Professor Bryan Gaensler is an Australian Laureate Fellow at The University of Sydney, where he was the founding director of the ARC Centre of Excellence for All-sky Astrophysics (CAASTRO). He received his PhD from The University of Sydney in 1998, and subsequently held positions at MIT, the Smithsonian Institution and Harvard University before returning to Australia in 2006. In January 2015, he will commence as director of the Dunlap Institute for Astronomy and Astrophysics at the University of Toronto. Bryan has >250 peer-reviewed papers on cosmic magnetism, neutron stars, supernovae and the interstellar medium, while his popular astronomy book “Extreme Cosmos” was published worldwide by Penguin in July 2012, and has been subsequently translated into Japanese, Polish, German and Italian. He was the 1999 Young Australian of the Year, was awarded Australia’s 2011 Pawsey Medal for outstanding research in physics, and in 2013 was elected to the Australian Academy of Science. He tweets as @SciBry on science, politics, science-fiction and rugby league.
Until 2003, I didn’t give two hoots about gender equity. There weren’t many women in physics, but that was perhaps because women weren’t very good at physics. And if there were more sinister reasons for the imbalance, they certainly had nothing to do with me. I treated everyone fairly and equally. If only everyone else did the same, there’d be no problem.
I can pinpoint the exact moment when my worldview got turned upside down.
In 2003, I was asked to serve on the PhD admissions committee for my department. This was Harvard, arguably the world’s most prestigious university, and the competition was extreme. We had received over 100 applications from all over the world, and we were only going to be able to offer 10 prized spots. The very first application I read seemed off the charts, and yet by the time I was done reading them all, the first one didn’t make it into my top 20.
I was very aware how life changing an offer to Harvard could be. I developed my rankings with great diligence and thought. I factored in the obvious disadvantage in the track record of an applicant from the University of Kansas vs another from Stanford. I looked hard for the usual code words and clues in the letters of recommendation. I scrutinised the admission essays. The other half-dozen committee members, all distinguished Harvard professors, took their roles just as seriously. It was very satisfying to find such good agreements in all of our rankings, and to know that we would be able to make offers to 10 superb students.
A month or so after the committee had finished its work and the offers had gone out, there was a lunch talk in the department on gender equity. I can’t remember why I decided to attend, but I remember sitting up the back, one of the few men in the room, as the speaker wheeled out the usual statistics on how so few women were studying and working in physics.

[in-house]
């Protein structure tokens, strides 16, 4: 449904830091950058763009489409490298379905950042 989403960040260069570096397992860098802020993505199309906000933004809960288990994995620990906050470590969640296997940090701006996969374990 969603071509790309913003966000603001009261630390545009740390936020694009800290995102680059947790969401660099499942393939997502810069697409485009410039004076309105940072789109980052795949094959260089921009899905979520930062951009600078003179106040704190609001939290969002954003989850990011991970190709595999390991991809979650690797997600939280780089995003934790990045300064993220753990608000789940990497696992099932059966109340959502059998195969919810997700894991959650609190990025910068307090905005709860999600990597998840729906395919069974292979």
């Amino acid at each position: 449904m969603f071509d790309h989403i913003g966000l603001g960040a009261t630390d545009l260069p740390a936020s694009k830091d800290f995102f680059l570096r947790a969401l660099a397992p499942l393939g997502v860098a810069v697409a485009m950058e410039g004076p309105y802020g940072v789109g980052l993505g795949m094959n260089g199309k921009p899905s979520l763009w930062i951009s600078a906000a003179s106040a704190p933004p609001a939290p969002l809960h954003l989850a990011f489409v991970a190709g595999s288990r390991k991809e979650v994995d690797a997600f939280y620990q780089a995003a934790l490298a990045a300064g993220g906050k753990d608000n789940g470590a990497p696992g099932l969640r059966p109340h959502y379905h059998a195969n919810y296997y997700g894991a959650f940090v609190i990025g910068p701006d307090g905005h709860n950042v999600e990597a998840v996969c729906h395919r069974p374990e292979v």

The audience offered all sorts of reasons and rationales for this sorry state of affairs. But I couldn’t help feel that there was an unseen elephant in the room. “Surely a simple explanation,” I offered, “is that most women simply aren’t very good at or very interested in physics?”
Amidst the sudden silence, the speaker asked me if I had any evidence for this claim.
My confident response: “Well we just ranked over a 100 PhD applications, and there wasn’t a single woman in the top 10.”
The icy reply: “And how many women were on your selection committee?”
That was it. That was the moment everything changed for me forever.
The answer, of course, was that there were no women at all on our selection committee.
The questions quickly came from all of the room. Was I aware that it was standard practice to have women on all committees? Did I know there were rigorous peer-reviewed studies, showing that all-male committees produced unbalanced outcomes? Had I ever heard of unconscious bias?
My answer to all those questions was no.
As the meeting ended, a friend gently pulled me aside, and gently told me that I was an ignorant pig. That began a journey for me, one that I’m still pursuing. Science is supposed to be evidence-based and objective, and I have too often failed on both counts.
I still do some incredibly dumb, sexist, and insensitive things.
Once while on fieldwork, I entered the observatory lodge after a long day’s work, to find a woman standing in the kitchen. I assumed she was the cook, and told her I was ready for my dinner. Except she wasn’t the cook. She was a distinguished astronomer.
Once I entered the office of one of my PhD students, to find she had cleaned up her desk and had neatly sorted all her papers. “You’ll make a great wife someday,” I blurted out without thinking.
I’m working on my terrible habit of interrupting women and talking over them. I’ve told female colleagues to “calm down”. Too often I’ve jumped to conclusions about a woman’s relationship or parental status, based on their appearance or context.
But while my own pursuit of equity is still a work in progress, what’s equally important is that I help get others started on their own journeys. I can’t excuse my behaviour on that PhD selection committee, but I also wonder why I had never heard anyone talk about diversity and unconscious bias before then.
What I tell my colleagues now is that they don’t need to care about equity, and they don’t need to do anything about it if they choose. But they do need to get informed. Everyone in science needs to know the data on gender, needs to know the research, and needs to know the solutions. Only then will ignorance be no excuse.